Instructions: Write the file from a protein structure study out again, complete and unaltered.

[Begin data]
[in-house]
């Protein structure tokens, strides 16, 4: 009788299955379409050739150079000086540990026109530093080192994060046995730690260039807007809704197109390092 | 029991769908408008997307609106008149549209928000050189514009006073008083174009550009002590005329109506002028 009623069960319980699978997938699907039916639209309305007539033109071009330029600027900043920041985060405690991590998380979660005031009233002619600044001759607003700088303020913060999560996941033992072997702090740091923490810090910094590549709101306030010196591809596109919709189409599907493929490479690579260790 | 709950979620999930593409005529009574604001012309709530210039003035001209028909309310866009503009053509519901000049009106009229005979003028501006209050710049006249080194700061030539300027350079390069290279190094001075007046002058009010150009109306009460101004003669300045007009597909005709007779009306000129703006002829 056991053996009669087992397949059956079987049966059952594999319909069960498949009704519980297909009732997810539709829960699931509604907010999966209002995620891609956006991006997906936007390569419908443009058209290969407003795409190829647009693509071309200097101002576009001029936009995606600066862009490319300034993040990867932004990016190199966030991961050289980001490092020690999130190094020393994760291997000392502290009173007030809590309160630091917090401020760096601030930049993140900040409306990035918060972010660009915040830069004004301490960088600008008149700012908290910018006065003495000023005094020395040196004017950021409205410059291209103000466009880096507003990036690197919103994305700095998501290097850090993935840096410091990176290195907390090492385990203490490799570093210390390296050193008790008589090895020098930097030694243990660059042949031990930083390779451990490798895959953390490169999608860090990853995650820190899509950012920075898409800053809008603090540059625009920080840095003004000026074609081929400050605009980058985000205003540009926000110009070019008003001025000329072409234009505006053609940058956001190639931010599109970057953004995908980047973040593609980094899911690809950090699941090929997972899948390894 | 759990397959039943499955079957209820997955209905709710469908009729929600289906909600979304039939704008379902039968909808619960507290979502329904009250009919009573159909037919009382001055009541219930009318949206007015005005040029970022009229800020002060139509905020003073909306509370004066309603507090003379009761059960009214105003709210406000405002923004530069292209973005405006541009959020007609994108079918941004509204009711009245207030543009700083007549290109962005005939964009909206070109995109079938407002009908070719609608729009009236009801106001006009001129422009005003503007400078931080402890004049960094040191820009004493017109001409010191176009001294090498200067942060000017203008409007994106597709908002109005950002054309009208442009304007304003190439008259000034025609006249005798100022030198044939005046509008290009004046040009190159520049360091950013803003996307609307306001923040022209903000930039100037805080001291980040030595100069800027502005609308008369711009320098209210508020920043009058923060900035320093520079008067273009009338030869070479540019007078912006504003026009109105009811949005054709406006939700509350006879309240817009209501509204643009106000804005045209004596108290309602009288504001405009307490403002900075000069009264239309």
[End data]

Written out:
[in-house]
């Protein structure tokens, strides 16, 4: 009788299955379409050739150079000086540990026109530093080192994060046995730690260039807007809704197109390092 | 029991769908408008997307609106008149549209928000050189514009006073008083174009550009002590005329109506002028 009623069960319980699978997938699907039916639209309305007539033109071009330029600027900043920041985060405690991590998380979660005031009233002619600044001759607003700088303020913060999560996941033992072997702090740091923490810090910094590549709101306030010196591809596109919709189409599907493929490479690579260790 | 709950979620999930593409005529009574604001012309709530210039003035001209028909309310866009503009053509519901000049009106009229005979003028501006209050710049006249080194700061030539300027350079390069290279190094001075007046002058009010150009109306009460101004003669300045007009597909005709007779009306000129703006002829 056991053996009669087992397949059956079987049966059952594999319909069960498949009704519980297909009732997810539709829960699931509604907010999966209002995620891609956006991006997906936007390569419908443009058209290969407003795409190829647009693509071309200097101002576009001029936009995606600066862009490319300034993040990867932004990016190199966030991961050289980001490092020690999130190094020393994760291997000392502290009173007030809590309160630091917090401020760096601030930049993140900040409306990035918060972010660009915040830069004004301490960088600008008149700012908290910018006065003495000023005094020395040196004017950021409205410059291209103000466009880096507003990036690197919103994305700095998501290097850090993935840096410091990176290195907390090492385990203490490799570093210390390296050193008790008589090895020098930097030694243990660059042949031990930083390779451990490798895959953390490169999608860090990853995650820190899509950012920075898409800053809008603090540059625009920080840095003004000026074609081929400050605009980058985000205003540009926000110009070019008003001025000329072409234009505006053609940058956001190639931010599109970057953004995908980047973040593609980094899911690809950090699941090929997972899948390894 | 759990397959039943499955079957209820997955209905709710469908009729929600289906909600979304039939704008379902039968909808619960507290979502329904009250009919009573159909037919009382001055009541219930009318949206007015005005040029970022009229800020002060139509905020003073909306509370004066309603507090003379009761059960009214105003709210406000405002923004530069292209973005405006541009959020007609994108079918941004509204009711009245207030543009700083007549290109962005005939964009909206070109995109079938407002009908070719609608729009009236009801106001006009001129422009005003503007400078931080402890004049960094040191820009004493017109001409010191176009001294090498200067942060000017203008409007994106597709908002109005950002054309009208442009304007304003190439008259000034025609006249005798100022030198044939005046509008290009004046040009190159520049360091950013803003996307609307306001923040022209903000930039100037805080001291980040030595100069800027502005609308008369711009320098209210508020920043009058923060900035320093520079008067273009009338030869070479540019007078912006504003026009109105009811949005054709406006939700509350006879309240817009209501509204643009106000804005045209004596108290309602009288504001405009307490403002900075000069009264239309």